Photos - Ponyo on a Cliff by the Sea

 I snapped another large batch of photos from the Japanese Ponyo DVD, and noticed this one scene with a very telling pair of gestures.  The more you study this film, the more you appreciate it as animation.  Miyazaki envisioned this movie as a showcase for pencils and paints.

This scene, where Sosuke and Ponyo carry their toy boat outside into the flooded yard, is a great example of defining a character through animation.  In this short sequence, we learn a lot about Ponyo without any dialog.  And this expressiveness is portrayed through the naturalist Japanese style, not the exaggerated caricature of American animation.  Nothing will be handed to you or shouted out at you.

Ponyo isn't a little girl as much as a fish who is pretending to be a little girl.  Watch how she just runs out of the house and over the water.  She has this happy look on her face, living each moment with glee.  But she crashes into the water, legs running and kicking.  It's a funny moment, like all the Road Runner cartoons where Wile E. Coyote drives off the cliffs.

Now observe her movements in the water.  Now she is in her element, and her swimming more closely resembles a fish in her deft and graceful movements.  In these few seconds, she reveals her true identity.  She also demonstrates a gleeful obliviousness, and that's something I really love about Ponyo.  She hasn't been taught the rules.  And so her behavior, puzzling and amusing to the humans around her, reveals a freedom of the spirit.

I'm also considering that this scene is a foreshadowing of Ponyo's weakening and loss of her powers later in the movie.  The night before, she could dance and leap among the tsunami waves with no effort.  Now, she runs over the water and sinks like a stone.  Maybe I'm over-thinking this point, so it's not something I'll spend much time on.  I just enjoy this scene because it shows Ponyo in such a spirit of fully living, and that's what stays with me.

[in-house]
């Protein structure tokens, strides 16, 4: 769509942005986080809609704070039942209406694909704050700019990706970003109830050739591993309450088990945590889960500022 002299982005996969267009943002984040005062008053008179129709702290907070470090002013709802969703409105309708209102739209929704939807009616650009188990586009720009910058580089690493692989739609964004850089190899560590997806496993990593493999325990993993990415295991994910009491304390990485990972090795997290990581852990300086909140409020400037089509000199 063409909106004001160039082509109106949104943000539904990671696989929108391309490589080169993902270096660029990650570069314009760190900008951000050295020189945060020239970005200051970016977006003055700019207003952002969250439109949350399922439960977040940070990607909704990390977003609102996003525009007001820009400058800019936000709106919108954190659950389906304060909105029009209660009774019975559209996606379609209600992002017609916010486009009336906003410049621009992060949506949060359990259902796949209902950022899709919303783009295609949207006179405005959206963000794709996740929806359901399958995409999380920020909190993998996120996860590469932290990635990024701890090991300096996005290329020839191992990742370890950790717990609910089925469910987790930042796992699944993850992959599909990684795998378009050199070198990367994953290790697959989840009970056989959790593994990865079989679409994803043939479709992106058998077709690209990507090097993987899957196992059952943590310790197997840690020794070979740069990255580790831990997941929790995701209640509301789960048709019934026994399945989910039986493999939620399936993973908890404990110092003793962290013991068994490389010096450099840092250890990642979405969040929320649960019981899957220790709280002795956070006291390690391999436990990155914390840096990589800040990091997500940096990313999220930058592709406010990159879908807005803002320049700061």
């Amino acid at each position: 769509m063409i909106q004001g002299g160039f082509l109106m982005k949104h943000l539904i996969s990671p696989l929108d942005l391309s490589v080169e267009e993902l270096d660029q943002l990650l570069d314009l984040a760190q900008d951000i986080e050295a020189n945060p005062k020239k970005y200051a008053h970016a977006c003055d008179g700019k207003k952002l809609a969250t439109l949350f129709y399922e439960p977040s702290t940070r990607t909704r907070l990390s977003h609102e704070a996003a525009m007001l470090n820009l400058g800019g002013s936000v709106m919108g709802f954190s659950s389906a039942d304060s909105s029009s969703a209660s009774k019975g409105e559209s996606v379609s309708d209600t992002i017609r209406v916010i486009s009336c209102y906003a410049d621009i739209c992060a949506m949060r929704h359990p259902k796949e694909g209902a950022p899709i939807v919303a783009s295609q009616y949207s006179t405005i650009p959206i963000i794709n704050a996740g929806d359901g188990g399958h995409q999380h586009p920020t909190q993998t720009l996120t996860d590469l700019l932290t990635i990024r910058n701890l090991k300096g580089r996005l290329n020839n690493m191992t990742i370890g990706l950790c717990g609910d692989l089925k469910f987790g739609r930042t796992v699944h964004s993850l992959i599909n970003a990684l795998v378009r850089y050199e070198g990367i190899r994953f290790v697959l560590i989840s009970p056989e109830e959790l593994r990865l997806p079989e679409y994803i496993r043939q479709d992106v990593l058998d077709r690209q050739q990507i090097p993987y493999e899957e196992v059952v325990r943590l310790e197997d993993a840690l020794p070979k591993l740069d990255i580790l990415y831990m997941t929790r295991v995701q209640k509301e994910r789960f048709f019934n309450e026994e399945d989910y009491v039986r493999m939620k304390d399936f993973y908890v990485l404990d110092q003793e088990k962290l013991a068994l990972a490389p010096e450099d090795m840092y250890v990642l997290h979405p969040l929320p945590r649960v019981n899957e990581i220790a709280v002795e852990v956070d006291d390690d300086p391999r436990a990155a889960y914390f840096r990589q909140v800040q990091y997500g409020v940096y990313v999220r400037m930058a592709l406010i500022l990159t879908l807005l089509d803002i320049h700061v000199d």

Michael Sporn said...

"And this expressiveness is portrayed through the naturalist Japanese style, not the exaggerated caricature of American animation. Nothing will be handed to you or shouted out at you."

I'm not sure I would call this the "Japanese style." I tend to call it good animation. The loud, overdone style in American animation has been copied just as frequently in Japan. Yet, subtle animation - always prevalent in Miyazaki films - doesn't always turn up in other Anime.

Daniel Thomas MacInnes said...

Good animation is good animation. But the more subtle, realistic style is much harder to find here in America. We can see it among independents, but the Hollywood studio blockbusters? Well, to be fair, all the Hollywood blockbusters are busy and loud.

Personally, I'd like to see the volume turned down a bit. There's no reason why the Americans couldn't make a movie like Totoro or Ponyo.

Michael Sporn said...

Their reasoning is at the cash register. When the average feature cost about $150 million in the US (a ridiculous sum) they are wired to get the biggest bucks back. The result has Wall E and UP chasing all around space ships for the last half of the film while the characters scream at you. Try sitting through any trailer for Cloudy with Meatballs. You have to keep turning down the volume.

Miyazaki has a built-in audience in Japan, but in the US they won't give him as many screens or proper big-time advertising, despite what they say.

i doubt Ponyo will get a big push for the Oscars. I just hope justice sees it on the nominees list.

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